I take issue with this, because when students err on the side of caution when addressing Geoffrey, they don’t call him Mr. Emerson, they call him Dr. Emerson. They show their respect for Geoffrey, a man, by inflating his status in education and career. When they err on the side of caution with me, they inflate my marital status. This creates a hierarchy in a post 2nd wave feminist world that suggests that women who have a husband are inherently worth more than those that do not while emphasizing that it is more important for a woman to be married than to be educated, qualified, or respected as a professional. By calling me Mrs. to show respect, my students suggest (without meaning to) that being a married woman is not only an accomplishment, but the most important accomplishment I can achieve as a person. This common form of respect suggest that whether or not I am married matters more than my education, professionalism, etc…
I have learned to stop correcting my students when they call me Mrs. Smith and choose to acknowledge that it is their way of showing me respect. I was, however disturbed to receive an advertisement those personalized “bride” and “groom” t-shirts and tank tops people buy for bachelorette parties and wedding day preparations from theknot.com in my email which was titled, “Make your status known!.” Now, I recognize that wedding planning sites like theknot.com are designed to promote products to women who are excited about the whole wedding production, and I realize that many newly engaged women consider the ring on their finger a sign that they have achieved something. I know that theknot.com advertises to these women in the way they deem most effective, and I am sure that that email successfully sold many personalized t-shirts. But after identifying and making peace with yet another way that women are subordinated to men (and sometimes animals) through language; it was the last straw. After raging at Geoffrey about feminism, kids these days, wedding stuff, gender roles, and the less than savory tactics of commercial business, I decided I needed to get some things out there.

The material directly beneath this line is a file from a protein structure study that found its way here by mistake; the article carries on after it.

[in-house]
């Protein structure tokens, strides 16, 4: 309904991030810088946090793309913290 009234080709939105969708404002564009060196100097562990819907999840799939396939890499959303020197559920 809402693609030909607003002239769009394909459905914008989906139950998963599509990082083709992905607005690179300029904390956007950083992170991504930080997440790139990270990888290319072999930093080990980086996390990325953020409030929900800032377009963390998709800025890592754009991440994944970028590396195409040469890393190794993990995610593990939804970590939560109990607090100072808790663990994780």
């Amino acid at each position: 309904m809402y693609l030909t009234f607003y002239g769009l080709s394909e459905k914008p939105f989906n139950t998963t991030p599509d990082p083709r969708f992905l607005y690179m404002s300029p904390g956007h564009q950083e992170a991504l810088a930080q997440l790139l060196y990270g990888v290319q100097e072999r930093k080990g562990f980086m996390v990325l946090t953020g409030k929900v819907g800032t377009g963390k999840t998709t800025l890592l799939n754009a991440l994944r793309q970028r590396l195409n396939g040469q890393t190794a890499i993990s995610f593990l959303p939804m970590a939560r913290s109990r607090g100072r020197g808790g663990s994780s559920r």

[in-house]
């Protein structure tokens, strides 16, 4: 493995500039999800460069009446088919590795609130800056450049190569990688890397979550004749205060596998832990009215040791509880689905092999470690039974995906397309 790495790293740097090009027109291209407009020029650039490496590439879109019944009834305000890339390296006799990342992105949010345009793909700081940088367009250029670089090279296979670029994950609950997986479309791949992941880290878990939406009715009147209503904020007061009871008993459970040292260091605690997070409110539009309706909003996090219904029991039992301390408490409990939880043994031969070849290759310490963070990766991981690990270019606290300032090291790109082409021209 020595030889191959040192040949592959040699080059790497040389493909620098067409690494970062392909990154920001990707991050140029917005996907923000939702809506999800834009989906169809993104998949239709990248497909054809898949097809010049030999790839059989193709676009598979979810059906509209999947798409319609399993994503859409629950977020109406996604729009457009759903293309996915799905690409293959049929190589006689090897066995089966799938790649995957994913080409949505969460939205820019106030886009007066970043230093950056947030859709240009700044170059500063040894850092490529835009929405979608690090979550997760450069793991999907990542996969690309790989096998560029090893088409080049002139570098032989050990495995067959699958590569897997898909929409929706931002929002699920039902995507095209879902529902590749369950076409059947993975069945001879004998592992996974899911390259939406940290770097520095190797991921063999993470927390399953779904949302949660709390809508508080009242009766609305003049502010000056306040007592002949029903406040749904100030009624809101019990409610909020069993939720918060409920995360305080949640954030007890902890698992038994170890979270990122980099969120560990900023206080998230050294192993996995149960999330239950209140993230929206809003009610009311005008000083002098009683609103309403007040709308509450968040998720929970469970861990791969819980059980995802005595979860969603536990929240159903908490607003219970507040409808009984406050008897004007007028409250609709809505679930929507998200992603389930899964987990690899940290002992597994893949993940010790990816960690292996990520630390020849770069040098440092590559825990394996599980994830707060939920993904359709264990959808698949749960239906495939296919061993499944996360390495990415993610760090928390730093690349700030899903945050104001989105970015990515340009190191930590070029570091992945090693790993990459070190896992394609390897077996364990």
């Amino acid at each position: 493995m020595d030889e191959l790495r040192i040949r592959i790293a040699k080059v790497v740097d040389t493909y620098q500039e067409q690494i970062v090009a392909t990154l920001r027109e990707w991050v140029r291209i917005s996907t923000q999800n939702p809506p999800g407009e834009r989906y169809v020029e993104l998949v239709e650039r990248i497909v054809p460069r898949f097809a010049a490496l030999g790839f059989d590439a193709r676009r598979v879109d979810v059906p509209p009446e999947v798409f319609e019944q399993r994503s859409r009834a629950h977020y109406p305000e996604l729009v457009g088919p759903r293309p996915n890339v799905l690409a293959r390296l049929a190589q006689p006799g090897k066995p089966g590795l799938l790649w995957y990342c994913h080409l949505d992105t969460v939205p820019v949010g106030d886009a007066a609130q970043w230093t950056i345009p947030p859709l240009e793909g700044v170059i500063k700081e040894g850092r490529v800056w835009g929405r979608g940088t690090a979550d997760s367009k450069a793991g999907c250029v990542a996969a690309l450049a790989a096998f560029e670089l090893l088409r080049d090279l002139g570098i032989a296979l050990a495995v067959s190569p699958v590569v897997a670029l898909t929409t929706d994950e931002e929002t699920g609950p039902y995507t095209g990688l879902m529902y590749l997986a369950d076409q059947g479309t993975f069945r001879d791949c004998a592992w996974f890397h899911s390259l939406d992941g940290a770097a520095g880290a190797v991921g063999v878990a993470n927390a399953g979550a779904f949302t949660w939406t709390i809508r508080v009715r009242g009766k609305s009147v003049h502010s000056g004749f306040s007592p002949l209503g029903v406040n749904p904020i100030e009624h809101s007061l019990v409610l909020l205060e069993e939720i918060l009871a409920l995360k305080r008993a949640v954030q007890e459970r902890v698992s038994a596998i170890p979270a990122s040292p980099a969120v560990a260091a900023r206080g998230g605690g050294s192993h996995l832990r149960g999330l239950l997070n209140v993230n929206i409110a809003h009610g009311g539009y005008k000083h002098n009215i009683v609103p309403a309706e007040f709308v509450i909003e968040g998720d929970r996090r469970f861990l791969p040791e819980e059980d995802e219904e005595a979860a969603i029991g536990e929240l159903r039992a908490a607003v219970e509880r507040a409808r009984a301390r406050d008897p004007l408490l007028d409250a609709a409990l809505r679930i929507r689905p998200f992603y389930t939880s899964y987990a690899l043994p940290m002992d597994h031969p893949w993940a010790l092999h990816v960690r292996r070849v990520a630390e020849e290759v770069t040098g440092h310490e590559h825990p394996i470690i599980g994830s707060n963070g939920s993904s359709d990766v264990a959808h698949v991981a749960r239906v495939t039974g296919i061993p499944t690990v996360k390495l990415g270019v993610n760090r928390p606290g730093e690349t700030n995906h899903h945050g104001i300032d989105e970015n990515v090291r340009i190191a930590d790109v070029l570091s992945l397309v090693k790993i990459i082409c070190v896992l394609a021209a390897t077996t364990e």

So let me make this clear:
Neither Friedan’s book nor I want to suggest that being a GOOD wife and/or mother is not an accomplishment. I hope to be good at both of these things someday, and I will consider them as credentials that add value to my worth as a person in the same way that I hope Geoffrey will value being a good husband and father (He’d better or ELSE!)
Even though I am excited to be Geoffrey’s wife, to start a life, and eventually a family with him, I refuse to accept the idea that I am worth less or less deserving of respect now than I will be when we are married, and I refuse to participate in a practice that encourages my students (young minds forming their ideas about what men and women can and should do) to subordinate my achievements to the “achievement” of getting and keeping a man. Getting married is an exciting life event, something to be celebrated, but it is not a great accomplishment that somehow validates my existence as a woman, a person, or an adult. In the same way that Geoffrey’s marital status does not affect the respect he receives in his professional career, I would hope that as an educated woman, a qualified teacher, and a competent professional, my marital status would be irrelevant as well.
While I am sure I will continue to allow my students and other people in the world to call me Mrs. So and so without going into a feminazi rage (although feminazi rage is warranted), I plan to stay a Ms. in all matters where my marital status isn’t relevant, because while my marital status is a part of who I am, it is not the entirety of WHO I am. And to all the married ladies out there: Next time someone calls you Ms. somethingorother don’t take it as an insult or a mistake you must remedy. Instead, respect the possibility that this person may be choosing to address you, the human being, rather than your husband’s wife.
Friedan, Betty. The Feminine Mystique. New York: W. & W. Norton inc. 1963. Print